Wednesday night marks the peak of the Geminids, a meteor shower that appears to emanate from the constellation Gemini, hence the name.

Seeing a bright, long-tail meteor is one of the most special things you can see during your lifetime. Often when you watch a meteor shower, you'll see the meteors streak quickly across the sky, usually there and gone in a flash. Rarely will you see a bright meteor — one that looks almost like a miniature comet — which leaves a streak in the air a few seconds after it has passed.

The point of this column is not to wax nostalgic about meteor showers, however. The topic of the Geminids is a good opportunity to bring up a common misconception surrounding phenomena in our skies.

Imagine you are sitting in the twilight in the warm summer evening, perhaps sipping on a Coke or adult beverage. The sun has gone below the horizon, and the brightest stars (and perhaps a planet or two) are beginning to show themselves overhead.

All of a sudden, you see this light — about the brightness of a somewhat-bright star — creeping from one end of the sky to another. A moving "star," essentially.

Crazy thoughts begin racing through your head. Is it a bird? (No.) Is it a plane? (No.) Am I witnessing an extraterrestrial craft flying through our atmosphere, watching us from above? (Not likely.)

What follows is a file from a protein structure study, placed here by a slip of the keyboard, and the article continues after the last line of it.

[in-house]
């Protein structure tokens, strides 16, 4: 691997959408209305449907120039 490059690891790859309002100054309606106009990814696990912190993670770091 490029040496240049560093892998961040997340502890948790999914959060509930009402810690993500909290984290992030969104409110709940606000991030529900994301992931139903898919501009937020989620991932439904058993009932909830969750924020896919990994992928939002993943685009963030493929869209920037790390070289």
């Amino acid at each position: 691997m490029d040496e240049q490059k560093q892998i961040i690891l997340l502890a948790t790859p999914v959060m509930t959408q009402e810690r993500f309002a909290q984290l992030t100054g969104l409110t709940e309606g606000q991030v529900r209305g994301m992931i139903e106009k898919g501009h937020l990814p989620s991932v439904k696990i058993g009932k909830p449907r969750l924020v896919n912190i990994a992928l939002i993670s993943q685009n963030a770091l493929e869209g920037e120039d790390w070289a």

What you are actually seeing is what's called an iridium flare. This phenomenon occurs when light from the sun bounces off the surface of satellites orbiting the Earth.

You may also notice that when the phenomenon reaches a certain location in the sky, it disappears from sight. That's because the satellite is no longer in a position relative to us to reflect the sun's light.

Now compare iridium flares to meteors. Meteors fly above or through our atmosphere at a very fast clip. Meteors sometimes move so fast they almost look like just a thin line through the sky. In contrast, iridium flares show themselves as a single point of light.

The wonderful website, heavens-above.com, has a list of satellites and when they will be visible in your location ... along with a cornucopia of other cool things. If you want to see an iridium flare, make sure you check it out. And, also see if you can spot some meteors this week.

Joe Malan is astronomy writer for the Enid News & Eagle. Email him at jmalan@enidnews.com.

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Malan is entertainment editor for the News & Eagle. He can be reached at jmalan@enidnews.com.

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Entertainment Editor | Copy Editor | Astronomy Writer

Hi, I'm Joe. I've been with the Enid News & Eagle since June 2009. I design many of the pages you see each week in your newspaper. I love writing and talking about space, and I love listening to and writing about music as well.